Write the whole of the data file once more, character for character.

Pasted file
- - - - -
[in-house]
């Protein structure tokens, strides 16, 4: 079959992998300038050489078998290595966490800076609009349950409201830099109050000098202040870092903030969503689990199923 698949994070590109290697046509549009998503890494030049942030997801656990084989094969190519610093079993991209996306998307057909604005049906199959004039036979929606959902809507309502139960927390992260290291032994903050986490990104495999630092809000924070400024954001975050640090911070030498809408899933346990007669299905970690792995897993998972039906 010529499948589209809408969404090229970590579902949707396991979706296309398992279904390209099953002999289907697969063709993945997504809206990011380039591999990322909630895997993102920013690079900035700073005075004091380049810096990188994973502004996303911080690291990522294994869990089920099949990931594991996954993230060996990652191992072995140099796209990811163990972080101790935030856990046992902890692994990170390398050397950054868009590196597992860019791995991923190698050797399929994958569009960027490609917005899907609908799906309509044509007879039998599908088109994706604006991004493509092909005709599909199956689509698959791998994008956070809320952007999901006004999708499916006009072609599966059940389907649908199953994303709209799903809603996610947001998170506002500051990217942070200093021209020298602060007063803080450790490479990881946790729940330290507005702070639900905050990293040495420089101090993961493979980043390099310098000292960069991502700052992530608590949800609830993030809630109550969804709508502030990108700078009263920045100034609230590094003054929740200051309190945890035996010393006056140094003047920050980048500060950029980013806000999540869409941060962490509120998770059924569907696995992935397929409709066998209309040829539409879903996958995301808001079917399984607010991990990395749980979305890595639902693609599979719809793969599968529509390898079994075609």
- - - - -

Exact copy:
[in-house]
């Protein structure tokens, strides 16, 4: 079959992998300038050489078998290595966490800076609009349950409201830099109050000098202040870092903030969503689990199923 698949994070590109290697046509549009998503890494030049942030997801656990084989094969190519610093079993991209996306998307057909604005049906199959004039036979929606959902809507309502139960927390992260290291032994903050986490990104495999630092809000924070400024954001975050640090911070030498809408899933346990007669299905970690792995897993998972039906 010529499948589209809408969404090229970590579902949707396991979706296309398992279904390209099953002999289907697969063709993945997504809206990011380039591999990322909630895997993102920013690079900035700073005075004091380049810096990188994973502004996303911080690291990522294994869990089920099949990931594991996954993230060996990652191992072995140099796209990811163990972080101790935030856990046992902890692994990170390398050397950054868009590196597992860019791995991923190698050797399929994958569009960027490609917005899907609908799906309509044509007879039998599908088109994706604006991004493509092909005709599909199956689509698959791998994008956070809320952007999901006004999708499916006009072609599966059940389907649908199953994303709209799903809603996610947001998170506002500051990217942070200093021209020298602060007063803080450790490479990881946790729940330290507005702070639900905050990293040495420089101090993961493979980043390099310098000292960069991502700052992530608590949800609830993030809630109550969804709508502030990108700078009263920045100034609230590094003054929740200051309190945890035996010393006056140094003047920050980048500060950029980013806000999540869409941060962490509120998770059924569907696995992935397929409709066998209309040829539409879903996958995301808001079917399984607010991990990395749980979305890595639902693609599979719809793969599968529509390898079994075609």